Lydia tends to be wary of the unfamiliar, but I was able to lure her into the book with the fact that it’s about a fairy. But Flory is no Disneyfied Tinkerbell: she’s a complex character who develops through the story. It’s an exciting, well-written, well-paced story about survival, friendship, and forgiveness. It’s got a fabulous mix of magic and nature. It’s perfectly suitable for a boy, too. If I were to do it again, I’d probably wait until she was five, though. It was a smidge advanced for her.
Lady Lollipop (Dick King-Smith) — this book is from the same author as Babe. Again, I got Lydia to try it because it’s about a princess. I thought it was kind of boring but she really liked it. It involves using wit and kindness to get what you want in life. And there’s a pig, of course.
A Bad Case of Stripes (David Shannon) — this is a picture book Lydia picked out herself from the library, about a girl whose body starts to change in bizarre ways because she won’t admit she loves lima beans. I thought it was kind of dumb but Lydia finds it fascinating. She’s had me read it over and over again and asks questions about it randomly throughout the day. What do I know about what kids will like?
Ben requested that I knit him a winter hat. I was delighted to meet the challenge. I used this pattern. Unfortunately, I’m learning that I’m a very tight knitter, and soon realized it wasn’t going to fit him. So I shortened it and now it fits Felix. (It’s on Ravelry here.)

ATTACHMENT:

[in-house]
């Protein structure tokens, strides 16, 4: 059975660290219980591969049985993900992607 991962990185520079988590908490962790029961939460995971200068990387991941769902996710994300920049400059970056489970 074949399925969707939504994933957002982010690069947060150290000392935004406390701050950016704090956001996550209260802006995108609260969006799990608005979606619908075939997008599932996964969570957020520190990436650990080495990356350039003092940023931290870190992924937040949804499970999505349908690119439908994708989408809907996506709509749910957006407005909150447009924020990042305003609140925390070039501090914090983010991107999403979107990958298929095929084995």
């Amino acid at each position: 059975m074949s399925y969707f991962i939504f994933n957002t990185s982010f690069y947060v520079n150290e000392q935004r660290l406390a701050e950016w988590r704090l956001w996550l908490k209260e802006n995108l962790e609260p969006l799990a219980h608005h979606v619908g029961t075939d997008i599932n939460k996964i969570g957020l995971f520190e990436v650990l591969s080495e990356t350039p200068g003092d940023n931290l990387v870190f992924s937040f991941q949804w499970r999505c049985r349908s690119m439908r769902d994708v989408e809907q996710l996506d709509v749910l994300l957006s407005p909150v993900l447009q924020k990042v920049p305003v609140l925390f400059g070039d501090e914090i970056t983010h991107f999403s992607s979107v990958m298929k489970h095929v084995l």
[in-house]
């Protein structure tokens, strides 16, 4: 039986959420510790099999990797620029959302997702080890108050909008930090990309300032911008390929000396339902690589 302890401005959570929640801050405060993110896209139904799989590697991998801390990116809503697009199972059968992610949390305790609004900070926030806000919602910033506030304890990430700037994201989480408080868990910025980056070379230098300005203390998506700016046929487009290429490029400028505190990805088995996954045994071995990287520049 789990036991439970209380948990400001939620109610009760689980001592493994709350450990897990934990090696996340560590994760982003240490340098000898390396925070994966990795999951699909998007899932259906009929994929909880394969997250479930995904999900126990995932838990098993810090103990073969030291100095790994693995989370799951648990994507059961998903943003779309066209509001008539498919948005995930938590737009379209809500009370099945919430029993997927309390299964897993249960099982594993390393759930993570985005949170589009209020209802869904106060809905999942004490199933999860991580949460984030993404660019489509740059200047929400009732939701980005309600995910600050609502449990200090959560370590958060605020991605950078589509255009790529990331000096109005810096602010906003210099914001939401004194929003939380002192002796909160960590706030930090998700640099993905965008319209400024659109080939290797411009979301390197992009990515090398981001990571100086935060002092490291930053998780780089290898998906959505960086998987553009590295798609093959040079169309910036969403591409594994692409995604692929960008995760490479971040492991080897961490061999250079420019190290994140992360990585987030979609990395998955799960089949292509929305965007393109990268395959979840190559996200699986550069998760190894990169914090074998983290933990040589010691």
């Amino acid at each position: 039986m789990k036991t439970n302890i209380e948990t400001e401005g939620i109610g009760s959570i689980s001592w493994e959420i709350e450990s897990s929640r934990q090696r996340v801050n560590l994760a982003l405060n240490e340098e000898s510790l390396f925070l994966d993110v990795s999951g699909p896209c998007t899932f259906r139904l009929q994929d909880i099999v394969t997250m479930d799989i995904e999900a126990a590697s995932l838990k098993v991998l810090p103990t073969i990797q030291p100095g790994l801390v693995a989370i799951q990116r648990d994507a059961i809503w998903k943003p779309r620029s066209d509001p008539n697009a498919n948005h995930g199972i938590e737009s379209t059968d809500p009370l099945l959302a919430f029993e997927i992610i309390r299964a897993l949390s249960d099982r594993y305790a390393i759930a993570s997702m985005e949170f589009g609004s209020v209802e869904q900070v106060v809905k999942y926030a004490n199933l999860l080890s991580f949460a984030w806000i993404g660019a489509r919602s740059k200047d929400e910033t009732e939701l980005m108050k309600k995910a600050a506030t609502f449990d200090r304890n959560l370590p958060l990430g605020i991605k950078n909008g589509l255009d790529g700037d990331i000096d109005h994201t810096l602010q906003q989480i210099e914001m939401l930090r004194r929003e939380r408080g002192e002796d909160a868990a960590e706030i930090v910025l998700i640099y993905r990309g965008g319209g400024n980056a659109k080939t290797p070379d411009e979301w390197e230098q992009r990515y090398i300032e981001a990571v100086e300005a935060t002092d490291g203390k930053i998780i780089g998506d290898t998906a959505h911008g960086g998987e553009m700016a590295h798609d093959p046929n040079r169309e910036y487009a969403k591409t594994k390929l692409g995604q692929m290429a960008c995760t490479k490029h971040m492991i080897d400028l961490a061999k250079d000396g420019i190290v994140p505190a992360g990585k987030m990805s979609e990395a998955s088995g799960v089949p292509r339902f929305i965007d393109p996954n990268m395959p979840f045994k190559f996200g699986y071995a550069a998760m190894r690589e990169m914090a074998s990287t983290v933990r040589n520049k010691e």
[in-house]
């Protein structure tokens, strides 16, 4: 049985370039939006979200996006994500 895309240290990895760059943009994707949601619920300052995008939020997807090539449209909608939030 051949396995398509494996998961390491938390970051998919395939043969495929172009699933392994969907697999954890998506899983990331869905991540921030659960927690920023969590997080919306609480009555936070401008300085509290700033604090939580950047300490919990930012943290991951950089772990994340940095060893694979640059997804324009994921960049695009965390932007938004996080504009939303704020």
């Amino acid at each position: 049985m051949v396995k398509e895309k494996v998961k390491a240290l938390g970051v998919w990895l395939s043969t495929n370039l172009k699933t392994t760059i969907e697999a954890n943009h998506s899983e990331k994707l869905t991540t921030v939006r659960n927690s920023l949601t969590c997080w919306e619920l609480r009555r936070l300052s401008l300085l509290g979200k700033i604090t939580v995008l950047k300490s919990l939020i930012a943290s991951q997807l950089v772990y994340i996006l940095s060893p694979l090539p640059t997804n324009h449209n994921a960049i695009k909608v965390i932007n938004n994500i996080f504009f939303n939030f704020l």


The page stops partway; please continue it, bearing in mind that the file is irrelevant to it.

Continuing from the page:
Then I knit my first sock. How exciting! It took a zillion hours, and as Ben pointed out, I now have half a pair of socks. Which is as useful as zero pairs of socks. But still! I made it! I know how to make socks! The next one will follow . . . eventually . . .
Finally, I tried the hat for a second time but with larger needles. Hooray! Success! It’s so comfy and warm.
We’ve been dutifully keeping up with Big Bang Theory and Brooklyn 99. Both provide much-needed laughs during this season of waiting. We’re also now regular viewers of John Oliver’s Last Week Tonight, which is terrific.
Last month I started re-watching Gilmore Girls on Netflix by myself which has been fun. (It gives me something to do when I feed Felix, who still feeds like a newborn). It’s so great, you guys! (I’m on season 3).
The last time I watched the show I was about Rory’s age, so I saw events primarily through her eyes. Now I’m almost Lorelai’s age, so I see them more through her eyes. The time Lorelai first saw Rory kiss Dean through the window I was all OH MY GOSH, IF/WHEN I SEE LYDIA KISS A BOY FOR THE FIRST TIME I WILL DIIIIIIIIIIE.
And while when I first saw the show as a seventeen-year-old I was completely and irrevocably in love with Jess, I now find myself thinking, “Man, that kid is irresponsible and disrespectful. And hey, hmmm. Luke’s kinda cute. I never noticed that before.” And then I’m all HOLY CRAP I’M OLD, THE GUY IS LIKE 40, WHEN DID THIS HAPPEN??
We have no time for movies. When we do watch them, we watch them in two parts so we can get to bed by 9pm. It’s a sad life. But we did watch:
You’ve Got Mail — we’re still catching up on Classic Romance Movies We Weirdly Never Saw Before. (Last year it was Pretty Woman, When Harry Met Sally, Sleepless in Seattle, and Jerry Maguire). This one was completely charming. We both loved it.
Divergent — I just can’t pass up a good YA dystopian-novel-turned-movie. The first half of the movie was sooooooo intriguing. The second half was kind of Meh, I feel like I’ve seen this before.
And that’s what I’ve been into!